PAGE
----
At Ambit, we spend a lot of time reading articles that cover a wide gamut of topics, ranging from zeitgeist to futuristic, and encapsulate them in our weekly ‘Ten Interesting Things’ product. Some of the most fascinating topics covered this week are: Business (The art and science of bundle), Lifestyle (90-second rule that builds self-control), Economy (Paul Krugman on America’s failing attempt to contain Covid), Technology (As machines get smarter how will we relate to them; Fake news is fooling more conservatives than liberals) and Coronavirus (Richard Koo on why the recovery will be so difficult; 4 new shopping trends post-lockdown in China).
Here are the ten most interesting pieces that we read this week, ended June 12, 2020-1) Shishir Mehrotra – The Art and Science of the Bundle
In this podcast, Shishir Mehrotra, formerly handled product at YouTube, explains the ins and outs of bundles. He talks about why he is interested in the bundling business, the concepts of superfan, casualfan, and non-fan businesses. Also, he explores the four myths of bundling. 1) Bundling is bad for consumers as well as providers: In this he gives examples of cable and McDonald’s and showcases how when done well, bundling produces value for both consumers and providers by giving access for (and revenue from) CasualFans.
2) Revenue from bundles should be allocated based on usage: To explain this well, he coins a term, “Marginal Churn Contribution”. In other words, he thinks that the best way to distribute money to provider X within a bundle is to ask “if I were to remove X from the bundle, how many people would churn?” 3) Bundles will always feel like a rip-off to consumers since they represent a lack of choice: For a Consumer to properly value a bundle, there must be a transparent (and reasonable) a-la-carte price for each of the products in the bundle. 4) The best bundles are narrow and have very similar products so they make sense to consumers: Mr. Mehrotra says that the best bundle is one that minimizes SuperFan overlap and maximizes CasualFan overlap. Over the years, he has found that of the 4 myths described, Myth 4 is inevitably the most controversial. It is certainly counter-intuitive and, in practice, difficult to implement. Typically, the question posed is: even if the “minimize SuperFans logic” is sound, isn’t it still too hard to explain such diverse bundles to consumers? The short answer is: yes it is hard to market diverse bundles... but it is not impossible, and when done well, is the key element to producing great bundles.2) The 90-second rule that builds self-control
No matter what the situation is, we ourselves are responsible for our reactions. Many a times we take decisions that we regret later. Or we get angry within a fraction of seconds and react accordingly, only later to realise that the situation could have been handled in a better way. In this piece, brain scientist Jill Bolte Taylor, author of My Stroke Of Insight, describes our ability to regulate that neurological process that she calls the 90-second rule: “When a person has a reaction to something in their environment, there’s a 90-second chemical process that happens; any remaining emotional response is just the person choosing to stay in that emotional loop.”
When someone or something sets us off, it’s because we don't possess the impulse control or we're not aware of another way to respond to the upsetting situation. No situation and nobody can make us feel or do anything. Just as Vicktor Frankl wrote in his book, Man’s Searching for Meaning, “When we can no longer change a situation, we are challenged to change ourselves... Everything can be taken from a human but one thing: the last of the human freedoms—to choose one’s attitude in any given set of circumstances, to choose one’s own way.” A preventive and more mature approach is making a U-turn and practicing the 90-second rule before the damage is done. Scientists say that constant reaction to things beyond our control not only creates misery but it also shortens our lives.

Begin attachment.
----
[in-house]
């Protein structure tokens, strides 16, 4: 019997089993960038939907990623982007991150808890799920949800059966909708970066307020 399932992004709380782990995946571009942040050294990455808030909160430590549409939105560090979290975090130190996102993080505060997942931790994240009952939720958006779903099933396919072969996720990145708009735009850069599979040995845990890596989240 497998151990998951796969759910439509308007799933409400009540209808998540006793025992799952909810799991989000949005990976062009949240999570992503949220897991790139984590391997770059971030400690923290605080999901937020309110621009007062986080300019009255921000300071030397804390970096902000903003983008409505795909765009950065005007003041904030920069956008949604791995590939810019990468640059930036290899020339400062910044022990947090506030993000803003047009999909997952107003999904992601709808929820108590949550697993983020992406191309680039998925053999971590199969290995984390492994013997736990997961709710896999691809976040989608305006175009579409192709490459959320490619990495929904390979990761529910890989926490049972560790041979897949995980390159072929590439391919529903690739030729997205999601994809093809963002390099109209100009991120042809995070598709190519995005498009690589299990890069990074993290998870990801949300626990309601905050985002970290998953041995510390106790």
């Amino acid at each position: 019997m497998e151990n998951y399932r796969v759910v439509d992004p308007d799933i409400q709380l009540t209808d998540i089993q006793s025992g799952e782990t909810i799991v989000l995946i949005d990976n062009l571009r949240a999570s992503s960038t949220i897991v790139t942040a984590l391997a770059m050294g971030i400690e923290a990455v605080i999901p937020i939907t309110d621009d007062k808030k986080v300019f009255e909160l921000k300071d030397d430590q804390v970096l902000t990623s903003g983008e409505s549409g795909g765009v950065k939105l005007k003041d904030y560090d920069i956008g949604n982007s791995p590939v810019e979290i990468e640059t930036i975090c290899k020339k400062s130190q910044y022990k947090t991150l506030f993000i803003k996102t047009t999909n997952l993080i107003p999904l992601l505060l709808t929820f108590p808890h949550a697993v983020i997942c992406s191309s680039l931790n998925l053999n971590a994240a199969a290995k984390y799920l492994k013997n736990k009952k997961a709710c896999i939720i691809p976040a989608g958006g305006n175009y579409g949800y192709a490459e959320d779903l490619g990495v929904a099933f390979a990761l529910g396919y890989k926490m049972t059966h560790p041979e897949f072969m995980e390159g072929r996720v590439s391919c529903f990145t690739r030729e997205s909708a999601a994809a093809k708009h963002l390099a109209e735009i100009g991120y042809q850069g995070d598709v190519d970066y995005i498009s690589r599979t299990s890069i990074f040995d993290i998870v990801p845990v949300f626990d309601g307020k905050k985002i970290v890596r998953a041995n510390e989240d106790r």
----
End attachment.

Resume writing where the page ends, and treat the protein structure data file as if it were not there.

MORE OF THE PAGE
Chronic reactivity creates a stressful biochemical boomerang that weakens the immune system and increases the likelihood of a heart attack or stroke. The next time you feel yourself triggered that helps you regulate your reaction: “Look at the second hand on a watch. As soon as you look at it, you’re now observing yourself having this physiological response instead of engaging with it. It will take less than 90 seconds, and you will feel better. Of course, you can always go back to thinking those thoughts that restimulate the loop. There’s probably a thought somewhere in your brain of somebody who did you wrong 20 years ago. Every time you think of that person it still starts that circuit. When things are getting hot and you’re getting hot-headed, look at your watch. It takes 90 seconds to dissipate that anger response.”3) Paul Krugman: America fails the Marshmallow test
[Source: NY Times
Every country is trying to flatten the curve of rising Covid cases. Some of the countries were also able to contain the spread and flatten the curve. But when it comes to America, Paul Krugman, an American economist, feels that America has failed. New U.S. cases and deaths have declined since early April, but that’s almost entirely because the greater New York area, after a horrific outbreak, has achieved huge progress. In many parts of the country — including most populous states, California, Texas, and Florida — the disease is still spreading. Overall, new cases are plateauing and may be starting to rise. Yet state governments are moving to reopen anyway. But why is America failing?